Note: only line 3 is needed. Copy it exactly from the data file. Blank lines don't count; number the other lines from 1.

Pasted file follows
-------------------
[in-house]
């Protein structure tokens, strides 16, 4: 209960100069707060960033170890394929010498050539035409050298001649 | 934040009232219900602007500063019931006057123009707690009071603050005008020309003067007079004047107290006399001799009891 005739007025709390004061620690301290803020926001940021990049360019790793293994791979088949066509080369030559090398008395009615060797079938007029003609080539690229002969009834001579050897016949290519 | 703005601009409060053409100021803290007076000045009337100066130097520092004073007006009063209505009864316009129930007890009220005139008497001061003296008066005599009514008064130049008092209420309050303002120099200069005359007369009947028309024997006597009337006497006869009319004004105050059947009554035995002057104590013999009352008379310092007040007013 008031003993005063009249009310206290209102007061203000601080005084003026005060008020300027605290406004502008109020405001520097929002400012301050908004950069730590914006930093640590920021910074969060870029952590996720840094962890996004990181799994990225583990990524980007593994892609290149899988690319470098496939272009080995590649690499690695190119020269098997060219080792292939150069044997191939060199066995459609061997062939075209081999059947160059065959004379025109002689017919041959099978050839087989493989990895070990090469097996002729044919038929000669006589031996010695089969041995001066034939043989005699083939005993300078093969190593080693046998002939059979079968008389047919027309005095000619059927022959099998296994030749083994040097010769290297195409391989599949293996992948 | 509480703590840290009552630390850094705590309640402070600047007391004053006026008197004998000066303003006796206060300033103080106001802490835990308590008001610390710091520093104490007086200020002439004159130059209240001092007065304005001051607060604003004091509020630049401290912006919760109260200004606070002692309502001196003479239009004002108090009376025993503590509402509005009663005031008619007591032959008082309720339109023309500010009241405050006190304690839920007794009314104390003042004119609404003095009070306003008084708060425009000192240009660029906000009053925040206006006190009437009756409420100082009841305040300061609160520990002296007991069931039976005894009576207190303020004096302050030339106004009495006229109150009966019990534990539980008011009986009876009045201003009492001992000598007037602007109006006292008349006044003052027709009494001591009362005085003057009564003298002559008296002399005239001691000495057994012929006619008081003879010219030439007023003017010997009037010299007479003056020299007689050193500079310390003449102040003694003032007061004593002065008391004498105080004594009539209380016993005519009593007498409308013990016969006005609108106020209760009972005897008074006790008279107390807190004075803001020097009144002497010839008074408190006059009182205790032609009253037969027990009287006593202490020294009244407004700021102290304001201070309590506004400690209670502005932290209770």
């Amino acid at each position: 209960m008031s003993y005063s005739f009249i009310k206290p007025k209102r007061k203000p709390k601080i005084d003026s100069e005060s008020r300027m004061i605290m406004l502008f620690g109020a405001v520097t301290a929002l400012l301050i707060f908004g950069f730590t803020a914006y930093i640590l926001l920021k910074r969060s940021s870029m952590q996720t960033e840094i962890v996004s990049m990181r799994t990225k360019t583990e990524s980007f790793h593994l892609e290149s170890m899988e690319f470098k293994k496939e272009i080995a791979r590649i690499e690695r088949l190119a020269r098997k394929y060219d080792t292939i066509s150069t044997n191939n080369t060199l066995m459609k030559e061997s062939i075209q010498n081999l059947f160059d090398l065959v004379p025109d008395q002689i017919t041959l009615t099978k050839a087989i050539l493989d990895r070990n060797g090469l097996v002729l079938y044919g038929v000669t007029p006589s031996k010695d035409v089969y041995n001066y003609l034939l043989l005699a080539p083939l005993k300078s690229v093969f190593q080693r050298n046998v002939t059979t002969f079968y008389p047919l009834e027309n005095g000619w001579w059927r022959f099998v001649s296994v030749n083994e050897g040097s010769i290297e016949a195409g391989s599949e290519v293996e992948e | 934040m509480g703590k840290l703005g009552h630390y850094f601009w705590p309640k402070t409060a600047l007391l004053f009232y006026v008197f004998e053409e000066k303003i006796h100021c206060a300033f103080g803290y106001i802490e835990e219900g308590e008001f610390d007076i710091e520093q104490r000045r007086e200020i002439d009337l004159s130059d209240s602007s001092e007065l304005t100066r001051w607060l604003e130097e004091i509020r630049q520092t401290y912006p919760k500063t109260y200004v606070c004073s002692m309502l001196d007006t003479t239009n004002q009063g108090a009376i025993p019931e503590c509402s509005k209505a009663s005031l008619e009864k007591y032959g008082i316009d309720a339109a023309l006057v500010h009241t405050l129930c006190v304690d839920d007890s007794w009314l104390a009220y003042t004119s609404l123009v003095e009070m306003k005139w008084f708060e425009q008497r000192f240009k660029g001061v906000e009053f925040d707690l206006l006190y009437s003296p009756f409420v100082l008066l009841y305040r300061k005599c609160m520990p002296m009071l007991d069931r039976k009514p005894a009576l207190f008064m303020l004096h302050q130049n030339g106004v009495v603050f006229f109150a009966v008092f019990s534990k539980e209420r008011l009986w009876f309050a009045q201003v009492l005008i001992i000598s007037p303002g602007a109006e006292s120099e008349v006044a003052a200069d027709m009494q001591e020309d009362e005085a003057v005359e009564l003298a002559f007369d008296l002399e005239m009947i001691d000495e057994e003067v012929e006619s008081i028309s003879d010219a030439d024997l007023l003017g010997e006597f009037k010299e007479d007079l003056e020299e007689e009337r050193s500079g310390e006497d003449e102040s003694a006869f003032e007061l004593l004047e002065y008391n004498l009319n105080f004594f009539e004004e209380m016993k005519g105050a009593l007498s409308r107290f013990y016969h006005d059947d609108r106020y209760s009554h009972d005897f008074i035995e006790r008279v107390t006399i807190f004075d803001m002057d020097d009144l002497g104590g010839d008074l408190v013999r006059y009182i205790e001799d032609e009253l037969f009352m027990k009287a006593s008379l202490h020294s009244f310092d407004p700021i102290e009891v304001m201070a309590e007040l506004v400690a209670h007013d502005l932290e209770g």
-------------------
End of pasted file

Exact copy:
């Amino acid at each position: 209960m008031s003993y005063s005739f009249i009310k206290p007025k209102r007061k203000p709390k601080i005084d003026s100069e005060s008020r300027m004061i605290m406004l502008f620690g109020a405001v520097t301290a929002l400012l301050i707060f908004g950069f730590t803020a914006y930093i640590l926001l920021k910074r969060s940021s870029m952590q996720t960033e840094i962890v996004s990049m990181r799994t990225k360019t583990e990524s980007f790793h593994l892609e290149s170890m899988e690319f470098k293994k496939e272009i080995a791979r590649i690499e690695r088949l190119a020269r098997k394929y060219d080792t292939i066509s150069t044997n191939n080369t060199l066995m459609k030559e061997s062939i075209q010498n081999l059947f160059d090398l065959v004379p025109d008395q002689i017919t041959l009615t099978k050839a087989i050539l493989d990895r070990n060797g090469l097996v002729l079938y044919g038929v000669t007029p006589s031996k010695d035409v089969y041995n001066y003609l034939l043989l005699a080539p083939l005993k300078s690229v093969f190593q080693r050298n046998v002939t059979t002969f079968y008389p047919l009834e027309n005095g000619w001579w059927r022959f099998v001649s296994v030749n083994e050897g040097s010769i290297e016949a195409g391989s599949e290519v293996e992948e | 934040m509480g703590k840290l703005g009552h630390y850094f601009w705590p309640k402070t409060a600047l007391l004053f009232y006026v008197f004998e053409e000066k303003i006796h100021c206060a300033f103080g803290y106001i802490e835990e219900g308590e008001f610390d007076i710091e520093q104490r000045r007086e200020i002439d009337l004159s130059d209240s602007s001092e007065l304005t100066r001051w607060l604003e130097e004091i509020r630049q520092t401290y912006p919760k500063t109260y200004v606070c004073s002692m309502l001196d007006t003479t239009n004002q009063g108090a009376i025993p019931e503590c509402s509005k209505a009663s005031l008619e009864k007591y032959g008082i316009d309720a339109a023309l006057v500010h009241t405050l129930c006190v304690d839920d007890s007794w009314l104390a009220y003042t004119s609404l123009v003095e009070m306003k005139w008084f708060e425009q008497r000192f240009k660029g001061v906000e009053f925040d707690l206006l006190y009437s003296p009756f409420v100082l008066l009841y305040r300061k005599c609160m520990p002296m009071l007991d069931r039976k009514p005894a009576l207190f008064m303020l004096h302050q130049n030339g106004v009495v603050f006229f109150a009966v008092f019990s534990k539980e209420r008011l009986w009876f309050a009045q201003v009492l005008i001992i000598s007037p303002g602007a109006e006292s120099e008349v006044a003052a200069d027709m009494q001591e020309d009362e005085a003057v005359e009564l003298a002559f007369d008296l002399e005239m009947i001691d000495e057994e003067v012929e006619s008081i028309s003879d010219a030439d024997l007023l003017g010997e006597f009037k010299e007479d007079l003056e020299e007689e009337r050193s500079g310390e006497d003449e102040s003694a006869f003032e007061l004593l004047e002065y008391n004498l009319n105080f004594f009539e004004e209380m016993k005519g105050a009593l007498s409308r107290f013990y016969h006005d059947d609108r106020y209760s009554h009972d005897f008074i035995e006790r008279v107390t006399i807190f004075d803001m002057d020097d009144l002497g104590g010839d008074l408190v013999r006059y009182i205790e001799d032609e009253l037969f009352m027990k009287a006593s008379l202490h020294s009244f310092d407004p700021i102290e009891v304001m201070a309590e007040l506004v400690a209670h007013d502005l932290e209770g």